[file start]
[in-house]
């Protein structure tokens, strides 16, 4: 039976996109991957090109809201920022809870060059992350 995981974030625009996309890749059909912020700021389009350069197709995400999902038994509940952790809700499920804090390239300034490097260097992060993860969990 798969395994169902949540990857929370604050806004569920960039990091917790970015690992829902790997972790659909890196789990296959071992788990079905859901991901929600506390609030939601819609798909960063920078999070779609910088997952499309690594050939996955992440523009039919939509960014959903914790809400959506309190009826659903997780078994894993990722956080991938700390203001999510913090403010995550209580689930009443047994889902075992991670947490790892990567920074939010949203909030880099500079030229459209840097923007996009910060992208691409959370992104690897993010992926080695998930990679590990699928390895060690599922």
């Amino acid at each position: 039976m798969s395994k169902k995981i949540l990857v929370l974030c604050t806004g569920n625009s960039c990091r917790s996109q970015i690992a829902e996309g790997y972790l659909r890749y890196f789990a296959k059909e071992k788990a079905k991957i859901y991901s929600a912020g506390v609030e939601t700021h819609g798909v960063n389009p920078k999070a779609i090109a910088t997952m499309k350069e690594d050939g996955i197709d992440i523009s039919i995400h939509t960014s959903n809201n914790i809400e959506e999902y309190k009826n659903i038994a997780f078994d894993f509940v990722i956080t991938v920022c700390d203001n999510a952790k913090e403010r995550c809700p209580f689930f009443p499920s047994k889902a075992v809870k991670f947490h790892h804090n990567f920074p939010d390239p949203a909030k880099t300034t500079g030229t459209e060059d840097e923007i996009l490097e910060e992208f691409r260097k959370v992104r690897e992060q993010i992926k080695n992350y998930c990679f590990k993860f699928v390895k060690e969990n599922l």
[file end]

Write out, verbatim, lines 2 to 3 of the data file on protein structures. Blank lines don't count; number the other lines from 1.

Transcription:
């Protein structure tokens, strides 16, 4: 039976996109991957090109809201920022809870060059992350 995981974030625009996309890749059909912020700021389009350069197709995400999902038994509940952790809700499920804090390239300034490097260097992060993860969990 798969395994169902949540990857929370604050806004569920960039990091917790970015690992829902790997972790659909890196789990296959071992788990079905859901991901929600506390609030939601819609798909960063920078999070779609910088997952499309690594050939996955992440523009039919939509960014959903914790809400959506309190009826659903997780078994894993990722956080991938700390203001999510913090403010995550209580689930009443047994889902075992991670947490790892990567920074939010949203909030880099500079030229459209840097923007996009910060992208691409959370992104690897993010992926080695998930990679590990699928390895060690599922």
């Amino acid at each position: 039976m798969s395994k169902k995981i949540l990857v929370l974030c604050t806004g569920n625009s960039c990091r917790s996109q970015i690992a829902e996309g790997y972790l659909r890749y890196f789990a296959k059909e071992k788990a079905k991957i859901y991901s929600a912020g506390v609030e939601t700021h819609g798909v960063n389009p920078k999070a779609i090109a910088t997952m499309k350069e690594d050939g996955i197709d992440i523009s039919i995400h939509t960014s959903n809201n914790i809400e959506e999902y309190k009826n659903i038994a997780f078994d894993f509940v990722i956080t991938v920022c700390d203001n999510a952790k913090e403010r995550c809700p209580f689930f009443p499920s047994k889902a075992v809870k991670f947490h790892h804090n990567f920074p939010d390239p949203a909030k880099t300034t500079g030229t459209e060059d840097e923007i996009l490097e910060e992208f691409r260097k959370v992104r690897e992060q993010i992926k080695n992350y998930c990679f590990k993860f699928v390895k060690e969990n599922l």